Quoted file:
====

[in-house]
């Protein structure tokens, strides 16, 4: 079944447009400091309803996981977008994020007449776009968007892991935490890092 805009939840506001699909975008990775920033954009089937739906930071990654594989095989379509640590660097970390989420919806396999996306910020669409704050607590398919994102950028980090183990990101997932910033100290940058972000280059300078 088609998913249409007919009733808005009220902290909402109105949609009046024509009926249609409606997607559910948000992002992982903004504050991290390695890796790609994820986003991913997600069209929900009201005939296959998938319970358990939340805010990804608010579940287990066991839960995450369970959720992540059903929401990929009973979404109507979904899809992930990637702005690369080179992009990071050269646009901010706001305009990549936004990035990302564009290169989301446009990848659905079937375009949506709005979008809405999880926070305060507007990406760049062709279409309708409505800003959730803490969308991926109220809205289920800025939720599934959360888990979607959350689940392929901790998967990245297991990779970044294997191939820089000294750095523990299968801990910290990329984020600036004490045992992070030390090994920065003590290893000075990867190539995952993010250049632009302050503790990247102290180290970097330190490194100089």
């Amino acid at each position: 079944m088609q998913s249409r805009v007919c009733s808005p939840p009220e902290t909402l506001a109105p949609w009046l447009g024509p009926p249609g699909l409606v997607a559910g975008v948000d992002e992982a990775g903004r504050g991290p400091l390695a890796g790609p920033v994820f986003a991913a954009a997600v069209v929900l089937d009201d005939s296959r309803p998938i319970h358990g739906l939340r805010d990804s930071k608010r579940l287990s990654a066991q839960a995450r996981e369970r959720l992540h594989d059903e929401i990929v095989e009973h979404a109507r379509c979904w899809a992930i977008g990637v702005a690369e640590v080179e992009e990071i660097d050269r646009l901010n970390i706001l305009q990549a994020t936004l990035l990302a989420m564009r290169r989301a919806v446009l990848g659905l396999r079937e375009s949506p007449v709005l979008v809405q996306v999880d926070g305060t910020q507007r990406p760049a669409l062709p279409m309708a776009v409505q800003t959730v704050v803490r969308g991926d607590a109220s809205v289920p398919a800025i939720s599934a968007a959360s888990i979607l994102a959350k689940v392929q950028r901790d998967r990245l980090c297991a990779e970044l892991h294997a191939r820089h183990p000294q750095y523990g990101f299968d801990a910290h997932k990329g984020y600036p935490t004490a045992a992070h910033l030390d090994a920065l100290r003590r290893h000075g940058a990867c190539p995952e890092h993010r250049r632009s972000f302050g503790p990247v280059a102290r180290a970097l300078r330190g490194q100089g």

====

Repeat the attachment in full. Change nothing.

[in-house]
């Protein structure tokens, strides 16, 4: 079944447009400091309803996981977008994020007449776009968007892991935490890092 805009939840506001699909975008990775920033954009089937739906930071990654594989095989379509640590660097970390989420919806396999996306910020669409704050607590398919994102950028980090183990990101997932910033100290940058972000280059300078 088609998913249409007919009733808005009220902290909402109105949609009046024509009926249609409606997607559910948000992002992982903004504050991290390695890796790609994820986003991913997600069209929900009201005939296959998938319970358990939340805010990804608010579940287990066991839960995450369970959720992540059903929401990929009973979404109507979904899809992930990637702005690369080179992009990071050269646009901010706001305009990549936004990035990302564009290169989301446009990848659905079937375009949506709005979008809405999880926070305060507007990406760049062709279409309708409505800003959730803490969308991926109220809205289920800025939720599934959360888990979607959350689940392929901790998967990245297991990779970044294997191939820089000294750095523990299968801990910290990329984020600036004490045992992070030390090994920065003590290893000075990867190539995952993010250049632009302050503790990247102290180290970097330190490194100089």
């Amino acid at each position: 079944m088609q998913s249409r805009v007919c009733s808005p939840p009220e902290t909402l506001a109105p949609w009046l447009g024509p009926p249609g699909l409606v997607a559910g975008v948000d992002e992982a990775g903004r504050g991290p400091l390695a890796g790609p920033v994820f986003a991913a954009a997600v069209v929900l089937d009201d005939s296959r309803p998938i319970h358990g739906l939340r805010d990804s930071k608010r579940l287990s990654a066991q839960a995450r996981e369970r959720l992540h594989d059903e929401i990929v095989e009973h979404a109507r379509c979904w899809a992930i977008g990637v702005a690369e640590v080179e992009e990071i660097d050269r646009l901010n970390i706001l305009q990549a994020t936004l990035l990302a989420m564009r290169r989301a919806v446009l990848g659905l396999r079937e375009s949506p007449v709005l979008v809405q996306v999880d926070g305060t910020q507007r990406p760049a669409l062709p279409m309708a776009v409505q800003t959730v704050v803490r969308g991926d607590a109220s809205v289920p398919a800025i939720s599934a968007a959360s888990i979607l994102a959350k689940v392929q950028r901790d998967r990245l980090c297991a990779e970044l892991h294997a191939r820089h183990p000294q750095y523990g990101f299968d801990a910290h997932k990329g984020y600036p935490t004490a045992a992070h910033l030390d090994a920065l100290r003590r290893h000075g940058a990867c190539p995952e890092h993010r250049r632009s972000f302050g503790p990247v280059a102290r180290a970097l300078r330190g490194q100089g």